Michigan’s response to COVID-19 has been a moving target since the Michigan Supreme Court ruled Governor Whitmer did not have the authority to issue executive orders under the Emergency Powers of the Governor Act of 1945. This ruling, issued on October 2, 2020, was confirmed as effective on that date by the Court.

DHHS Regulations

Even though the previous Executive Orders are no longer in effect, new regulations issued by DHHS on October 9th and October 29th replaced the prior Executive Orders with similar restrictions. For instance, masks must still be worn over the nose and mouth during nonresidential gatherings of two or more people, and businesses cannot admit people into their locations without masks. Participants in organized sports are still required to wear masks and observe gathering limits.

Additionally, in light of the resurgence of COVID-19 in October, Governor Whitmer issued another Executive Order, effective November 15, for a three-week period. This Executive Order is still in effect at the time this newsletter is going to print but will have expired by the time this newsletter is sent out. Therefore, this article will only address the DHHS regulations.

“Social distancing” remains in effect, which continues to mean 6 feet of space between individuals.

Under DHHS regulations, gatherings continue to be restricted to 10 people indoors or 100 people outdoors for residential gatherings. For nonresidential gatherings, the number of people allowed can exceed 10 people, up to 500, so long as attendance is limited to 20% of seating capacity of the venue, or limits attendance to 20 people per 1,000 square feet of a space for non-seated venues. Retail stores, libraries and museums may not exceed 50% of their total occupancy limits.

One big change between the former Executive Orders and the regulations issued by DHHS is that bars were allowed to open but could only serve alcohol to groups seated at tables or no more than six people. Restaurants and salons must maintain accurate records of the names, phone numbers, and time of entry for all patrons dining or receiving services to allow for contact tracing in the event of COVID-19 exposure.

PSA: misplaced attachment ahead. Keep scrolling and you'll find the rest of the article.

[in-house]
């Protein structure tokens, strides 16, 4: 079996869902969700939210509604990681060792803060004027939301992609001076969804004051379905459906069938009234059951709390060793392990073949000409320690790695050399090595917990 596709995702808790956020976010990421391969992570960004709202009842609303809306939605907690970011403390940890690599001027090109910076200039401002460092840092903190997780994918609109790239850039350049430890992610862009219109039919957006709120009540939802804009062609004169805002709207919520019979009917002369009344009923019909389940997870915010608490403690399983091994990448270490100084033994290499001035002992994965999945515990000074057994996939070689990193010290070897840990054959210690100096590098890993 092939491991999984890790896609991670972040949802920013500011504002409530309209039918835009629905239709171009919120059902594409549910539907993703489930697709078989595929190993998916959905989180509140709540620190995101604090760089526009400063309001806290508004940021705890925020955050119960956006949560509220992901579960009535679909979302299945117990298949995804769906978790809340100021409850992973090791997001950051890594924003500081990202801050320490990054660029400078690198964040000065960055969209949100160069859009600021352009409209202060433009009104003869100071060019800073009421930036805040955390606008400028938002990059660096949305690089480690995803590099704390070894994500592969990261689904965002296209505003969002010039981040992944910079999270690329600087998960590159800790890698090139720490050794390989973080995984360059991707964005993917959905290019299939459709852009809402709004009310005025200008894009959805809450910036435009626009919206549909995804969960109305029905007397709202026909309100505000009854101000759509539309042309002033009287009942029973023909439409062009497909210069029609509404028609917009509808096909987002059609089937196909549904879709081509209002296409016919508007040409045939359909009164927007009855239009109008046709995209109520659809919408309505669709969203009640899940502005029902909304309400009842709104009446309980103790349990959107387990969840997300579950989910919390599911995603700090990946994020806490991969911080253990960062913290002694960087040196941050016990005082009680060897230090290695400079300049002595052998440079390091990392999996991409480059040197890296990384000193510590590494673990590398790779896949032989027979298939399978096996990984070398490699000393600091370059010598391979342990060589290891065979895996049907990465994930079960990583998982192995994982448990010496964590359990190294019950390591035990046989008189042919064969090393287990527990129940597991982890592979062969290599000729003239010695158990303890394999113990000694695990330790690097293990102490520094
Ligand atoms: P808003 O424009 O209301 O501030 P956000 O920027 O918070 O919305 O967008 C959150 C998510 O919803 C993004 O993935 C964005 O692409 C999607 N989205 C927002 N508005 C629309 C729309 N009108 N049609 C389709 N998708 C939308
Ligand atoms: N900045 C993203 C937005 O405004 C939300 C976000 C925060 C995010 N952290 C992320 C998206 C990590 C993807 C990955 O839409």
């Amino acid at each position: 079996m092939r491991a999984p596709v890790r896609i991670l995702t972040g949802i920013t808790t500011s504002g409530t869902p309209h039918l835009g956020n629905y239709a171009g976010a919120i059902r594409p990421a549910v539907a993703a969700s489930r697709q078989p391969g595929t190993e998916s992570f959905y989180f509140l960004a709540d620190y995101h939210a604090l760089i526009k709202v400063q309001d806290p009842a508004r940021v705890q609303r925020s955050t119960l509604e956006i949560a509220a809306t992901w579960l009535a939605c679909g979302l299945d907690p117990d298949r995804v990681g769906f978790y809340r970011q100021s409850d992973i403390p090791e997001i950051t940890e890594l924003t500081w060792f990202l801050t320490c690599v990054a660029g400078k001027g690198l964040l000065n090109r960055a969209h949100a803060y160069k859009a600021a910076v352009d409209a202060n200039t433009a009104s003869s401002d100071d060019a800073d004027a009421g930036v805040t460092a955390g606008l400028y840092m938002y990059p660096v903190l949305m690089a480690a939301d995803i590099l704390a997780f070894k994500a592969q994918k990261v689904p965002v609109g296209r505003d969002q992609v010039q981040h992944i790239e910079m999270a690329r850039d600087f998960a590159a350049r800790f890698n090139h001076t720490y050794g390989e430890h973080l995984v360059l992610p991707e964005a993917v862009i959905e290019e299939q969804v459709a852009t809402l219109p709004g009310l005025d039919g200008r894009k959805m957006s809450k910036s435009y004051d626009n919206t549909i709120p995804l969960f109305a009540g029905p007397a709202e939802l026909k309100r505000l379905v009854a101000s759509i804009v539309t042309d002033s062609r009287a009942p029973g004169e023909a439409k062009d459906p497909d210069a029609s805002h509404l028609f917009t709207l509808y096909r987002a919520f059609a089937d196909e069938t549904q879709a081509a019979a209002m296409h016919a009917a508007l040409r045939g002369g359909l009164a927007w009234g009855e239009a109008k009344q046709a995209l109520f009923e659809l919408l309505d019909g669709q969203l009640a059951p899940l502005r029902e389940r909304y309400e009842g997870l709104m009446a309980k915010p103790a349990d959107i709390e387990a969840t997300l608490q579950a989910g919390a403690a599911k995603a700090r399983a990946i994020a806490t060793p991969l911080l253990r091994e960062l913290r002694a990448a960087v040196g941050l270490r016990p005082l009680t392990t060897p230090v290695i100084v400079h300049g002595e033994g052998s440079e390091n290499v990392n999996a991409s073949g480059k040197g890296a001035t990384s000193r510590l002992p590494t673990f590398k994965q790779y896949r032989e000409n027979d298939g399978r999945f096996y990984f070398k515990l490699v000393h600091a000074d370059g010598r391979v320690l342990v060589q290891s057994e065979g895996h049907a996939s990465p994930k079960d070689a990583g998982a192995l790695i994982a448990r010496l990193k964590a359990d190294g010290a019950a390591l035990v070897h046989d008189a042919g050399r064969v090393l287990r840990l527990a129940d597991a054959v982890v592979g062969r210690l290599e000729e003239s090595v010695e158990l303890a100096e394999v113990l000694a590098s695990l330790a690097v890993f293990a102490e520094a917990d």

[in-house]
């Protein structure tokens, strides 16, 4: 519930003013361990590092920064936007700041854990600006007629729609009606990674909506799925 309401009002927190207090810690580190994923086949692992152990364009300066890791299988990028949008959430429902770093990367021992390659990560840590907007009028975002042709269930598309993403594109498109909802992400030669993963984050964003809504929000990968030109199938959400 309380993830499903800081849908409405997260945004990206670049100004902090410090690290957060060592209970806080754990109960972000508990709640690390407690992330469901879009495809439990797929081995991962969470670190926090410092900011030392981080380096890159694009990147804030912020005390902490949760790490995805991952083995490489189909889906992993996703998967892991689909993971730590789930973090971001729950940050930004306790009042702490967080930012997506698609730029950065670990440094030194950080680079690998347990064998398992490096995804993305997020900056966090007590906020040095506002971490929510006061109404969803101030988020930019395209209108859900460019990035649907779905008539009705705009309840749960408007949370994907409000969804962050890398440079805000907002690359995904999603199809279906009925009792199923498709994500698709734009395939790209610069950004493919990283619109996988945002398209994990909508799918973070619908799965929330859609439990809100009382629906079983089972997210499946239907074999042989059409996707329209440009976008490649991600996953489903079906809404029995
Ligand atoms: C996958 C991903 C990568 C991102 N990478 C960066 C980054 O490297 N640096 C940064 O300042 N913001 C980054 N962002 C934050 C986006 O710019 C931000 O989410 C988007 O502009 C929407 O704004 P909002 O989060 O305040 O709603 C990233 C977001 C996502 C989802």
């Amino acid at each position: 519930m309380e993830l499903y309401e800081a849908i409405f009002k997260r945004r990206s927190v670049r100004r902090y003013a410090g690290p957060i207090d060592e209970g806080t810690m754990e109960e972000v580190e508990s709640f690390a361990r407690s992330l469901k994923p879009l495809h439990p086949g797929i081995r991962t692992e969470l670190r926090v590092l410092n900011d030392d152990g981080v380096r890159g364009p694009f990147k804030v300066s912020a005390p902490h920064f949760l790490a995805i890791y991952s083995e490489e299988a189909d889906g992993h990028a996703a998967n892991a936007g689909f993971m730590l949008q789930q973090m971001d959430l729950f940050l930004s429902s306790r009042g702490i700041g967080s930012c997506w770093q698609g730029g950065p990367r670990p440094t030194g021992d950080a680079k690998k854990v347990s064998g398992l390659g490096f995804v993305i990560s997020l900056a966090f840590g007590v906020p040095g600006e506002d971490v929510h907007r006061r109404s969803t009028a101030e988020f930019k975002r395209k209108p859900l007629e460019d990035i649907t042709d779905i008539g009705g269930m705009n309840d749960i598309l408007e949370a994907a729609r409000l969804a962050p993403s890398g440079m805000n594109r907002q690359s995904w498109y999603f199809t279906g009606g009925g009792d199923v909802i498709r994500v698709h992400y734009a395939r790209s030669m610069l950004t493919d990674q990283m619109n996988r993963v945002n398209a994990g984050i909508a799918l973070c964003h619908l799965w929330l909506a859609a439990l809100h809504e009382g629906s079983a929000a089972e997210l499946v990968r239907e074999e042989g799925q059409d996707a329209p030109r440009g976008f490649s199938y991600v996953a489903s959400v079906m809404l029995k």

DHHS also has set stringent testing regulations for nursing homes, requiring testing of any resident or staff with symptoms or suspected exposure, weekly testing of all residents and staff in a facility with any positive cases until 2 weeks after the last new positive test, testing of new and returning residents within 72 hours prior to intake, and weekly testing of all staff in certain counties.

Visitation remains limited for residential care facilities. A facility can only allow visitation when it has had no new COVID-19 cases originate within the facility in the prior two weeks and have a low county-wide risk level. Visits are limited to appointment only; visitors must test negative for COVID-19 within 72 hours prior to the visit and require appropriate masking/sanitation requirements. No physical contact is allowed.

There are exceptions to the stringent rules for visitation and testing. For instance, visitor testing is not recurred for assisted living facilities, hospice, or substance abuse facilities. In addition, facilities may allow for compassionate care visits where the individual in a facility is in serious or critical condition, or other limited circumstances. Physical contact with the individual is allowed for up to 15 minutes if the individual is at the end of their lives.

A violation of DHHS’s order carry a civil fine of up to $1,000.

Michigan Legislative Changes

Four Public Acts were signed into law by the governor on November 5, 2020. This new legislation allows for temporary remote witnessing, notarization, and visitation which was previously allowed under the prior Executive Orders. This legislation, which is set to expire at the end of 2020, is temporary but provides much needed leeway to provide access to estate planning for all Michigan residents during the pandemic.

First, the legislation offers a “savings clause” which ratifies that all documents remotely notarized or witnessed between April 30, 2020 and the end of the year are not impaired on that basis alone.

Second, until the end of the year individuals may notarize and witness documents using two-way real-time audiovisual technology such as Zoom, Google Hangouts, or Skype. This will allow access to estate planning to those confined to isolation at home, in nursing homes, and in the hospital.

Third, use of electronic signatures are now sometimes allowed on documents until the end of the year. This does not apply to estate planning documents, which still require a physical signature.

Finally, guardians and guardians ad litem will be able to meet their visitation requirements for protected individuals via two-way real-time audiovisual technology.

All of these legislative changes provide a great service to Michigan residents to allow more meaningful access to legal services and documents during the pandemic. However, all of these changes are only temporary. Several sections and member of the Michigan State Bar are working with state elected officials on additional legislation to make some of these changes permanent.

If you have additional questions about how these new regulations and laws will affect your business or estate planning, please feel free to contact our office for more information. We are pleased to again offer remote signings to our clients.